Karl Ove Knausgård’s Morning Star review – bloated and inconsequential | Fiction in translation


For me, a passage from Karl Ove KnausgÃ¥rd’s 2004 novel A Time for Everything has always seemed illustrative of his approach:

the fact that the incident was shrouded in obscurity brings out every detail of his story with unprecedented clarity. The red hue of the earth on which he walks, the green leaves of the trees by the river which he approaches, the yellow sun, the blue sky … The way the shadows of the trees are broken by the rays of the sun. sun in small shaking light lattices.

Under the surface of everyday life, we feel the outline of the ineffable; yet the mundane never quite disappears from sight. The liveliness of these “quivering lattices of light” collides in a dissonant manner with the flatness of this yellow sun and this blue sky. Is this really KnausgÃ¥rd’s idea of ​​“unprecedented clarity”? His admirers might say that is precisely his point: with clarity comes simplicity. Others will say that it is its fatal flaw: it tends towards glare, but painted in primary colors.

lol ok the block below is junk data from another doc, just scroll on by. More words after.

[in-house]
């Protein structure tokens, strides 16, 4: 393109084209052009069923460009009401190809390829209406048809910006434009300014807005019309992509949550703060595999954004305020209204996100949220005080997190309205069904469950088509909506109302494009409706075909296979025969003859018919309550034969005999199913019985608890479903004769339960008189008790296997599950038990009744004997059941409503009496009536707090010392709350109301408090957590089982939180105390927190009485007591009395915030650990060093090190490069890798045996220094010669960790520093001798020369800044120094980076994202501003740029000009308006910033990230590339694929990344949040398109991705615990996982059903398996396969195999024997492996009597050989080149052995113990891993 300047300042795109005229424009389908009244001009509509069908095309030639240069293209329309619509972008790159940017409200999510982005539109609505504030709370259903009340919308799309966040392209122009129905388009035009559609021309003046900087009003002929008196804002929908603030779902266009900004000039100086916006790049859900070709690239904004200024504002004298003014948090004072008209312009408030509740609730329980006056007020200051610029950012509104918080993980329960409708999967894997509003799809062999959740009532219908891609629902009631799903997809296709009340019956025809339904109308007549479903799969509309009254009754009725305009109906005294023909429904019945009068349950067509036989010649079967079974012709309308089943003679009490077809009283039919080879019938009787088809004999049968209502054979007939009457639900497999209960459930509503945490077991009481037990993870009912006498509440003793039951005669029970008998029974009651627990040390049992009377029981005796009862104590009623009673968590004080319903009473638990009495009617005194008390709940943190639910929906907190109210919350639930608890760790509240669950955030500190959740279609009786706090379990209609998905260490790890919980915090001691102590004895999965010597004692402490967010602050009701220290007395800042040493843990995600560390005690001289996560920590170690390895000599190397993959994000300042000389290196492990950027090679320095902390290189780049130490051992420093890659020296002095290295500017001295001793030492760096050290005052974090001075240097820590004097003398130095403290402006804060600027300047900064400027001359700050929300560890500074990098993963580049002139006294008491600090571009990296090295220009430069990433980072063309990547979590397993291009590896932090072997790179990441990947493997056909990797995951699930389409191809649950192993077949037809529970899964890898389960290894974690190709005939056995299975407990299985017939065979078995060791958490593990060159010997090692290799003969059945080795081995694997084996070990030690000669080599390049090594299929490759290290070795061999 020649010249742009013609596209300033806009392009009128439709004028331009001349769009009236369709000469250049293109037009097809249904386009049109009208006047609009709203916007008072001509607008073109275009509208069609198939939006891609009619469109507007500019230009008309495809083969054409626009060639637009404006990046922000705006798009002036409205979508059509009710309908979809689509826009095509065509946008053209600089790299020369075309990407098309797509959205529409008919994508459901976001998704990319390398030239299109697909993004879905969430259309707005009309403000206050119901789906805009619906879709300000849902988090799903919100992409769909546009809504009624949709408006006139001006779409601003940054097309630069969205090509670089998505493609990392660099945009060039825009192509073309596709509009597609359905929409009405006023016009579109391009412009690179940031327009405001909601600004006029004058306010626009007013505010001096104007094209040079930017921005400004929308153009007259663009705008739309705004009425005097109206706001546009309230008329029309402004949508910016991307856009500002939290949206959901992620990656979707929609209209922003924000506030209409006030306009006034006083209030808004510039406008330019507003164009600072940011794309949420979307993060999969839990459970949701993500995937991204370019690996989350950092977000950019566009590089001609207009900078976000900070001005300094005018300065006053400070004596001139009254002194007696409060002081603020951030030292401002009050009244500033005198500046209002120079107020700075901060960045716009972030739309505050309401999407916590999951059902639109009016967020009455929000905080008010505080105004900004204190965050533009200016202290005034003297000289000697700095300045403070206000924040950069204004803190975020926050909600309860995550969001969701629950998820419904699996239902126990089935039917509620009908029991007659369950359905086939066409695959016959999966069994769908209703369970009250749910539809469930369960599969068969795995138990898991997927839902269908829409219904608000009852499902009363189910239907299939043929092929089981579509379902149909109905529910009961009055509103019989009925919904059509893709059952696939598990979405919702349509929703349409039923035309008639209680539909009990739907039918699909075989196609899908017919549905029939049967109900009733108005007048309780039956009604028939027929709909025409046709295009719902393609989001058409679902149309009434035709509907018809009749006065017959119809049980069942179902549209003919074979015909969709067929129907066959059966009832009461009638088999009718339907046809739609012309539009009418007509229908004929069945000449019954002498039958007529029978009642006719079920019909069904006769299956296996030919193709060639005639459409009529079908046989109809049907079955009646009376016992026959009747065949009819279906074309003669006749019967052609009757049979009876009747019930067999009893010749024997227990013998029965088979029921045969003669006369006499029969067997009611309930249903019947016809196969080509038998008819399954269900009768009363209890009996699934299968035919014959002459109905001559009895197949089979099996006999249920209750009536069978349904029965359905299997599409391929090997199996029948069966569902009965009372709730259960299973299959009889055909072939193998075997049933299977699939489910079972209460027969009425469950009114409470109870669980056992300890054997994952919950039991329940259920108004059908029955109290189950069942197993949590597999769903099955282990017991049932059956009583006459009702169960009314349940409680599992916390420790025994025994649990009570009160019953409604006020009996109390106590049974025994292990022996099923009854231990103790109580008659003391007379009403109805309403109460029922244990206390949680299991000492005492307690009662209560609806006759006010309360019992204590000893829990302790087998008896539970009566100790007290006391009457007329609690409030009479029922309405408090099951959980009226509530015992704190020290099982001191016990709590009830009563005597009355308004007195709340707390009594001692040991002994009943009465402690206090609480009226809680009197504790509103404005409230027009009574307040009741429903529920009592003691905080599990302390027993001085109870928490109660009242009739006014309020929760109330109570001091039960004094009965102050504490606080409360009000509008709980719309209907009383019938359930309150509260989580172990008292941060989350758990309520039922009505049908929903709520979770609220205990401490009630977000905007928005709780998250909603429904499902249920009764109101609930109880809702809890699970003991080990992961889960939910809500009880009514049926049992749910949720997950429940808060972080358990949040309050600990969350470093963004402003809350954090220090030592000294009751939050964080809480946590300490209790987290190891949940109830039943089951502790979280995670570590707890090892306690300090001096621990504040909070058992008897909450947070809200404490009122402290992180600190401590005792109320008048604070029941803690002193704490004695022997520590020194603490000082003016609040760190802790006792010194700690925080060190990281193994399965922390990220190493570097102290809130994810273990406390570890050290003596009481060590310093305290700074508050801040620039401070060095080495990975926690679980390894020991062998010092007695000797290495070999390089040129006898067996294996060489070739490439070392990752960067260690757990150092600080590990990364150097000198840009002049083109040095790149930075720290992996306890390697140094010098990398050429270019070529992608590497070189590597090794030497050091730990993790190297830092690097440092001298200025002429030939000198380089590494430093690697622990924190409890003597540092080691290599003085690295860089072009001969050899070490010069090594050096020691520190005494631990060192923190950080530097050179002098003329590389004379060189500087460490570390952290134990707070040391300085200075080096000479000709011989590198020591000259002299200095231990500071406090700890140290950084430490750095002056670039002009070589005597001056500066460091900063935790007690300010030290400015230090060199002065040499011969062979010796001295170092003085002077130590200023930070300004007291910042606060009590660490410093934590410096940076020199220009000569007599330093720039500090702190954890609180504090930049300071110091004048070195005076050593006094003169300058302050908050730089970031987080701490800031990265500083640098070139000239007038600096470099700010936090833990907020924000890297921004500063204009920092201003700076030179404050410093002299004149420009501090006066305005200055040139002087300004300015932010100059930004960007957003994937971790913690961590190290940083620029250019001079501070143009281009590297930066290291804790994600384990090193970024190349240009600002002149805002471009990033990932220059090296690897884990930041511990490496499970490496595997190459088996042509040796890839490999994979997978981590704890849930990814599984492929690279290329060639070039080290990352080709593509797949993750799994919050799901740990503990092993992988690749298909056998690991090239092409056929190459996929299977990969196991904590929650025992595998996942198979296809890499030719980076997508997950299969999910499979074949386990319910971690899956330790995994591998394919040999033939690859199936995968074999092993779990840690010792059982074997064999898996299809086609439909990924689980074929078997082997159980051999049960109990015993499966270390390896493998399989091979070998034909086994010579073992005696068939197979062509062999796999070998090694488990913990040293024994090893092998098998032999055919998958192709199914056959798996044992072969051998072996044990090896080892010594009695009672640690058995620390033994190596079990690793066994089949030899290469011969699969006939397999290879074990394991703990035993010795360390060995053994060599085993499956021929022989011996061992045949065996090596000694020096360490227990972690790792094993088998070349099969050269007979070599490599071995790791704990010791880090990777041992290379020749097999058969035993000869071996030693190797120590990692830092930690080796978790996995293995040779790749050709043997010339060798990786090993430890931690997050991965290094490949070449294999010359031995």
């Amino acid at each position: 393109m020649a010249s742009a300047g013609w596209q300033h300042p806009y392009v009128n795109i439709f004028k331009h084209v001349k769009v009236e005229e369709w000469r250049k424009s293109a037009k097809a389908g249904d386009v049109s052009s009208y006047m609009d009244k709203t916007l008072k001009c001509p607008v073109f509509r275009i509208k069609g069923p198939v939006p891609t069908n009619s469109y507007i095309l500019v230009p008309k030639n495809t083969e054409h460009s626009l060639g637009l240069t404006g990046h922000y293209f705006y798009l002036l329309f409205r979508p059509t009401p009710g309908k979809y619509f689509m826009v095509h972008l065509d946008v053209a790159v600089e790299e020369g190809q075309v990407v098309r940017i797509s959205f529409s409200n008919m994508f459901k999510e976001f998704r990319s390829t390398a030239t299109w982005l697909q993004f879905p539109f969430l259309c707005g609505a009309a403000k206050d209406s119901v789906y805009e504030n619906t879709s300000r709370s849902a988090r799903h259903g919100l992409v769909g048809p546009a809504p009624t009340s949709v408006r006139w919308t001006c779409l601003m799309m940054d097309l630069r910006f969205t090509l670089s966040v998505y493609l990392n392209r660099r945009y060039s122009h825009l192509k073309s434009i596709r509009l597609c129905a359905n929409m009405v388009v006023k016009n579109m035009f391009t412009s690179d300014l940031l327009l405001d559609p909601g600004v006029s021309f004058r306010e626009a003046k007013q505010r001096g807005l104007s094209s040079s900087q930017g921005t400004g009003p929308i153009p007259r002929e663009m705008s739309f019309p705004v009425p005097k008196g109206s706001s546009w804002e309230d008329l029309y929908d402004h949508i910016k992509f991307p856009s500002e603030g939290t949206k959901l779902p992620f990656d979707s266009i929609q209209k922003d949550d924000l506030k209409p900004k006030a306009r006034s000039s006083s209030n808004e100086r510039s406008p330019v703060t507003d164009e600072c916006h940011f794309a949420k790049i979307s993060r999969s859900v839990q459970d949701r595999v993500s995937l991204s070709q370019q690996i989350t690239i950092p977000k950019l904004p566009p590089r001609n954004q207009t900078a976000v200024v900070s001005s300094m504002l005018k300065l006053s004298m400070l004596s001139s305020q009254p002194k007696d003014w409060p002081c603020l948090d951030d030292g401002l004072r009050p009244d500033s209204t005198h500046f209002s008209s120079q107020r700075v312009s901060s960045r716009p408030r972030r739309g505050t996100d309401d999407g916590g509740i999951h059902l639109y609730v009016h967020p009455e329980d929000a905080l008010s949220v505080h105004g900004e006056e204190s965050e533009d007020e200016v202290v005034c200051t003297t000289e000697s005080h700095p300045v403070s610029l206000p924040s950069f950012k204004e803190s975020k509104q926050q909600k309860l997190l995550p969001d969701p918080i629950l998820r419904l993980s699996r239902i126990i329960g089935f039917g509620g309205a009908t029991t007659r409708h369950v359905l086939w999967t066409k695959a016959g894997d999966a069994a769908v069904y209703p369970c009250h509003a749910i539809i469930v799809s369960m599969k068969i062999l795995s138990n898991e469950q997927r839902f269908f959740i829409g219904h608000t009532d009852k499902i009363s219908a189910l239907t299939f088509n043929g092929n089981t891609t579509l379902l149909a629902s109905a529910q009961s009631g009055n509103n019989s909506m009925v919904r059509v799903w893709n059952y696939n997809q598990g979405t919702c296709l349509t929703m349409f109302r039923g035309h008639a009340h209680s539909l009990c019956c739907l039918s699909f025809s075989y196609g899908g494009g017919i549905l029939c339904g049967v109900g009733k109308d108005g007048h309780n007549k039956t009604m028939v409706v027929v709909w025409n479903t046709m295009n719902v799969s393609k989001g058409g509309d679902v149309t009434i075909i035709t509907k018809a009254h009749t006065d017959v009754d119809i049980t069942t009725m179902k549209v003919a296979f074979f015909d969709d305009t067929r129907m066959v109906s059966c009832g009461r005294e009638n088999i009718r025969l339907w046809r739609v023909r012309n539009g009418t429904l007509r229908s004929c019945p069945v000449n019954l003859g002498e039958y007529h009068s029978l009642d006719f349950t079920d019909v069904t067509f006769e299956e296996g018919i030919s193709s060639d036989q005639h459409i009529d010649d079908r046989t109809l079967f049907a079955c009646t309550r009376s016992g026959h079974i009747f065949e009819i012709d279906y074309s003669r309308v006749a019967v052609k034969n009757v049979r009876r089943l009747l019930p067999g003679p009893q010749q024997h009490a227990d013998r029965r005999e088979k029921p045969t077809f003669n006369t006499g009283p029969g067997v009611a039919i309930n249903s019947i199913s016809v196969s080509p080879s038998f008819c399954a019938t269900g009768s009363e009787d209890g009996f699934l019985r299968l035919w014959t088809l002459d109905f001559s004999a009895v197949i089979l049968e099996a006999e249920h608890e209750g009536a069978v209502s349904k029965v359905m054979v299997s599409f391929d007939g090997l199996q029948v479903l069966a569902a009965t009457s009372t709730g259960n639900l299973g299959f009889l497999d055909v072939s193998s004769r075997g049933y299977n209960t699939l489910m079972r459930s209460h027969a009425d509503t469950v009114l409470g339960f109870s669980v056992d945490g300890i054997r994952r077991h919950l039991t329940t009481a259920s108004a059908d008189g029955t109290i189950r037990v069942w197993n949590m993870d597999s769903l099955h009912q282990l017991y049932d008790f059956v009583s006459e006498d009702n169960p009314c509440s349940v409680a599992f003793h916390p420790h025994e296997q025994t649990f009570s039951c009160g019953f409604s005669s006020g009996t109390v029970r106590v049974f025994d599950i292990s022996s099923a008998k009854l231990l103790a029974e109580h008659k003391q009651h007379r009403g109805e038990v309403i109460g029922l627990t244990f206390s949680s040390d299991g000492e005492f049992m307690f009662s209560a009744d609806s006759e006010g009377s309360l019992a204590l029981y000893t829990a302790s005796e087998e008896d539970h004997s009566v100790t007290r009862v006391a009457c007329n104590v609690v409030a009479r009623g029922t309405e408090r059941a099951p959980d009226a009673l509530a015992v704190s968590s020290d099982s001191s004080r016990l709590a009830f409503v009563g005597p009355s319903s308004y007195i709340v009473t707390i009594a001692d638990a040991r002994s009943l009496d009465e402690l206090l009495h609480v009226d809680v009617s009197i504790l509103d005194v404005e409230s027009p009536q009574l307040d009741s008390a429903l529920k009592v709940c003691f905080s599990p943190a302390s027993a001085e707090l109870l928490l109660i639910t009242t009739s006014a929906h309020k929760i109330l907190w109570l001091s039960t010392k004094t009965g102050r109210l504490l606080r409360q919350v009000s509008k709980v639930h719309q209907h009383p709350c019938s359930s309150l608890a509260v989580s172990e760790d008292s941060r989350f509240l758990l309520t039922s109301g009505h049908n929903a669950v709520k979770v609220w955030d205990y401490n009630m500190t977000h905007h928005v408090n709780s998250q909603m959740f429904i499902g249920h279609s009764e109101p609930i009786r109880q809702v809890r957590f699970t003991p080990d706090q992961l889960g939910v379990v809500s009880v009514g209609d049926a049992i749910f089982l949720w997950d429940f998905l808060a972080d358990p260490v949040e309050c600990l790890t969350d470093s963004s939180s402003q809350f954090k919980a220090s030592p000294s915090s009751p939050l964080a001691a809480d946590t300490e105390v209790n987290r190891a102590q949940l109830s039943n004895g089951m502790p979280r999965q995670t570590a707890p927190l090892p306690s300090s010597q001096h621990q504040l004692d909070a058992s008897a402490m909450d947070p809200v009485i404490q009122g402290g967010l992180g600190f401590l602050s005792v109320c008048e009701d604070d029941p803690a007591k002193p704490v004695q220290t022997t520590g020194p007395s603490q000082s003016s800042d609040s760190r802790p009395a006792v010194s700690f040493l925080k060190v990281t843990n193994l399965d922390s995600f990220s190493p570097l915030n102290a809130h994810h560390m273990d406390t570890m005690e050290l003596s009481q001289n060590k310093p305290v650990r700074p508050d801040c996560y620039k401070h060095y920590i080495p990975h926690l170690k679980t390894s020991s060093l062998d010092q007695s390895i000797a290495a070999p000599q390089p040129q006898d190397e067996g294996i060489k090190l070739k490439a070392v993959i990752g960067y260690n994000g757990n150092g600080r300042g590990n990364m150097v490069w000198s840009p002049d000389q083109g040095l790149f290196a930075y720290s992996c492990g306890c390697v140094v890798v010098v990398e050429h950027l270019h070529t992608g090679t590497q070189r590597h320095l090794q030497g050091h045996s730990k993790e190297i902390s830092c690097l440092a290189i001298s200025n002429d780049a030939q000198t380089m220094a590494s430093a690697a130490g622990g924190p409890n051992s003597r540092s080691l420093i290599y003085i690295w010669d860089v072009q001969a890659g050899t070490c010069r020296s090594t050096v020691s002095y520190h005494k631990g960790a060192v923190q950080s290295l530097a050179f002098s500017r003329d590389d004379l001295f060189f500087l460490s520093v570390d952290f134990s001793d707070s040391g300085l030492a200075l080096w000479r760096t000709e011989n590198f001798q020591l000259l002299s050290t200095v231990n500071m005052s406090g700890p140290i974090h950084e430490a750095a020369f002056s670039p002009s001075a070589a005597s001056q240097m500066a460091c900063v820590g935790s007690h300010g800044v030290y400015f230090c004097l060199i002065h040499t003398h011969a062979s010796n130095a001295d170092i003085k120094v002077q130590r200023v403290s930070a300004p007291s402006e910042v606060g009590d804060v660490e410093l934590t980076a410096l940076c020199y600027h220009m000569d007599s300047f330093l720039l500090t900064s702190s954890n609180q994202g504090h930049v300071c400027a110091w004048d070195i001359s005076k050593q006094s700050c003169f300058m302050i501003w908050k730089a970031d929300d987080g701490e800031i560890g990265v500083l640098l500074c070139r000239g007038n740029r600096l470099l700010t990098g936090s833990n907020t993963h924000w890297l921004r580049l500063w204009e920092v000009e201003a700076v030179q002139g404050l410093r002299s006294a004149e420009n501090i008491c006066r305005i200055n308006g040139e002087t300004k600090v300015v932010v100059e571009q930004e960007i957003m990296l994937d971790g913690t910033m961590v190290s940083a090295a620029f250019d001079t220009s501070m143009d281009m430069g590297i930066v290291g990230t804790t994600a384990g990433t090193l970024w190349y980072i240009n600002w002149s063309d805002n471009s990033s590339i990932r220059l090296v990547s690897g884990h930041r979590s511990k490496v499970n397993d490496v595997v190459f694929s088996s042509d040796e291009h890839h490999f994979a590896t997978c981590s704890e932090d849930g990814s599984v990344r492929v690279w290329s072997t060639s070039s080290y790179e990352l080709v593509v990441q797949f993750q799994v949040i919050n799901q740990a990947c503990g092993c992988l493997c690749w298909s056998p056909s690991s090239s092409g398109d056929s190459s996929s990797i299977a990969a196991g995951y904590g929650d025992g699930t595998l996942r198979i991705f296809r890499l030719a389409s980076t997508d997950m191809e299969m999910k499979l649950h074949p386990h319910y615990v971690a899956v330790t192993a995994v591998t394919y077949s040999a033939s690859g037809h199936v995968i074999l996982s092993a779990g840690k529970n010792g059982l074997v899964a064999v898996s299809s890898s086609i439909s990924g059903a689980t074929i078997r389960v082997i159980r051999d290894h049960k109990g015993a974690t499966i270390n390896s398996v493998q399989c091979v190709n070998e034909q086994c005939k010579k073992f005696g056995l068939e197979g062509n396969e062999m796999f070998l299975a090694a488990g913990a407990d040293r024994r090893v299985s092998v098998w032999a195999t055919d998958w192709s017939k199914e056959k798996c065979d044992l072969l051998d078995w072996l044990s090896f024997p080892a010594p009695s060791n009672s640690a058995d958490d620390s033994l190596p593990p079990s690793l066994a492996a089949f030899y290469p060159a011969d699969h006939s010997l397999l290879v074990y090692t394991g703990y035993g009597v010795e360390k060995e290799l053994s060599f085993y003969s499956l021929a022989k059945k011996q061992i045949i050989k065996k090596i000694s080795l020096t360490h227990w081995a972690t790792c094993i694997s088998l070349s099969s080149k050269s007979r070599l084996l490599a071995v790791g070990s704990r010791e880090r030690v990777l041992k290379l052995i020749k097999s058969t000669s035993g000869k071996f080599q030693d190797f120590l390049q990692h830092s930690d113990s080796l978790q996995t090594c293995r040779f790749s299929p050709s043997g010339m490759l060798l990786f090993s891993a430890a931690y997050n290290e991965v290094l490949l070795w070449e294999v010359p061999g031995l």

KnausgÃ¥rd leaned further into this small space between the everyday and the transcendent, the beautiful and the boring dull, largely avoiding the romantic form. His self-fictional epic, My Struggle, was followed in turn by several non-fiction works. Using his memories rather than his imagination, he sidestepped the need for invention. The Morning Star, then, looks like an event – KnausgÃ¥rd’s return to the novel, enormous and dutifully serious. Gone is KnausgÃ¥rd himself as a subject and a device. Instead, a multitude of narrators, gathered around a fictitious event of weight: the appearance of a new star.